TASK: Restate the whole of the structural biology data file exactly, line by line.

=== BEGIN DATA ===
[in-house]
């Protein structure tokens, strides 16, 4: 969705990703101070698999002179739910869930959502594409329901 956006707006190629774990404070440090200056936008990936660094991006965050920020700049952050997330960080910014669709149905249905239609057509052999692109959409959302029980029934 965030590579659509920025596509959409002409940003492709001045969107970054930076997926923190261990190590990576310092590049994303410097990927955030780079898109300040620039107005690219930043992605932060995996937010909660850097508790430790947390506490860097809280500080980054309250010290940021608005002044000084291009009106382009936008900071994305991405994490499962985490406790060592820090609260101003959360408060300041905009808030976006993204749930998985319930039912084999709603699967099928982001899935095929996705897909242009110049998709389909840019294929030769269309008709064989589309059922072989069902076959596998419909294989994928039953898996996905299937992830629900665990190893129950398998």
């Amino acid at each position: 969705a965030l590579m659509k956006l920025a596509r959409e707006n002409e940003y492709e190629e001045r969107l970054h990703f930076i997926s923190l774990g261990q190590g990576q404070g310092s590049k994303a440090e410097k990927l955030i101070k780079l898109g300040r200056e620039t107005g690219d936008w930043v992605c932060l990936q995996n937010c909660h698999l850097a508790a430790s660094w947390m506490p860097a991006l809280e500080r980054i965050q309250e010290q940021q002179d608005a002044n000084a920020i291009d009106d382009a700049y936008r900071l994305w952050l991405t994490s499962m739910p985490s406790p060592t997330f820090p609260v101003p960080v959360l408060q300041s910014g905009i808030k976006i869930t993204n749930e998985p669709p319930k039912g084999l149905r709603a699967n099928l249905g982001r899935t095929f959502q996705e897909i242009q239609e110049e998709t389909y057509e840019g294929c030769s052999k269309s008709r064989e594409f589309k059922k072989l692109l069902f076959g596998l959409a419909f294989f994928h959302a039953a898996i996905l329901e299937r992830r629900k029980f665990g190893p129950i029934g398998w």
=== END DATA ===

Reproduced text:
[in-house]
């Protein structure tokens, strides 16, 4: 969705990703101070698999002179739910869930959502594409329901 956006707006190629774990404070440090200056936008990936660094991006965050920020700049952050997330960080910014669709149905249905239609057509052999692109959409959302029980029934 965030590579659509920025596509959409002409940003492709001045969107970054930076997926923190261990190590990576310092590049994303410097990927955030780079898109300040620039107005690219930043992605932060995996937010909660850097508790430790947390506490860097809280500080980054309250010290940021608005002044000084291009009106382009936008900071994305991405994490499962985490406790060592820090609260101003959360408060300041905009808030976006993204749930998985319930039912084999709603699967099928982001899935095929996705897909242009110049998709389909840019294929030769269309008709064989589309059922072989069902076959596998419909294989994928039953898996996905299937992830629900665990190893129950398998």
């Amino acid at each position: 969705a965030l590579m659509k956006l920025a596509r959409e707006n002409e940003y492709e190629e001045r969107l970054h990703f930076i997926s923190l774990g261990q190590g990576q404070g310092s590049k994303a440090e410097k990927l955030i101070k780079l898109g300040r200056e620039t107005g690219d936008w930043v992605c932060l990936q995996n937010c909660h698999l850097a508790a430790s660094w947390m506490p860097a991006l809280e500080r980054i965050q309250e010290q940021q002179d608005a002044n000084a920020i291009d009106d382009a700049y936008r900071l994305w952050l991405t994490s499962m739910p985490s406790p060592t997330f820090p609260v101003p960080v959360l408060q300041s910014g905009i808030k976006i869930t993204n749930e998985p669709p319930k039912g084999l149905r709603a699967n099928l249905g982001r899935t095929f959502q996705e897909i242009q239609e110049e998709t389909y057509e840019g294929c030769s052999k269309s008709r064989e594409f589309k059922k072989l692109l069902f076959g596998l959409a419909f294989f994928h959302a039953a898996i996905l329901e299937r992830r629900k029980f665990g190893p129950i029934g398998w």